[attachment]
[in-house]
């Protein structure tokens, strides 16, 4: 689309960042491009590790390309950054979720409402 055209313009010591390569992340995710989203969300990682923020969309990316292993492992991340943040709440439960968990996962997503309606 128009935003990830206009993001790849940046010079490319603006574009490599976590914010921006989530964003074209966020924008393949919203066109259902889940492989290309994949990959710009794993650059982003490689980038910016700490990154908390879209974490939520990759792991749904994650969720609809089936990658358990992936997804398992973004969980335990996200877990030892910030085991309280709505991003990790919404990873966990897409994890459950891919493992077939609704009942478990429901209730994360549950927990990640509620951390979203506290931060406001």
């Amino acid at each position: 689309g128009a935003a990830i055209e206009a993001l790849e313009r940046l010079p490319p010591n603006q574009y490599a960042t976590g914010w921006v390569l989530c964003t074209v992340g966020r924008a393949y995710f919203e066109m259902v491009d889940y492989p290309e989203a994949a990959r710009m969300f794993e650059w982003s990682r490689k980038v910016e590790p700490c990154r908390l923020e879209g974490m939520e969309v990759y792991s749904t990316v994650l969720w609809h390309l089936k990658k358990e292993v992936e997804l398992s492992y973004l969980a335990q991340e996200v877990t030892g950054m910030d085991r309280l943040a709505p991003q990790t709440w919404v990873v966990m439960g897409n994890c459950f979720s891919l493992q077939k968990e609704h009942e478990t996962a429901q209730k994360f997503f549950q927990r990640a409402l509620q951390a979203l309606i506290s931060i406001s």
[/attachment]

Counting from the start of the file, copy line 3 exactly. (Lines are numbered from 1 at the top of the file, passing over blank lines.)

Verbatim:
């Amino acid at each position: 689309g128009a935003a990830i055209e206009a993001l790849e313009r940046l010079p490319p010591n603006q574009y490599a960042t976590g914010w921006v390569l989530c964003t074209v992340g966020r924008a393949y995710f919203e066109m259902v491009d889940y492989p290309e989203a994949a990959r710009m969300f794993e650059w982003s990682r490689k980038v910016e590790p700490c990154r908390l923020e879209g974490m939520e969309v990759y792991s749904t990316v994650l969720w609809h390309l089936k990658k358990e292993v992936e997804l398992s492992y973004l969980a335990q991340e996200v877990t030892g950054m910030d085991r309280l943040a709505p991003q990790t709440w919404v990873v966990m439960g897409n994890c459950f979720s891919l493992q077939k968990e609704h009942e478990t996962a429901q209730k994360f997503f549950q927990r990640a409402l509620q951390a979203l309606i506290s931060i406001s």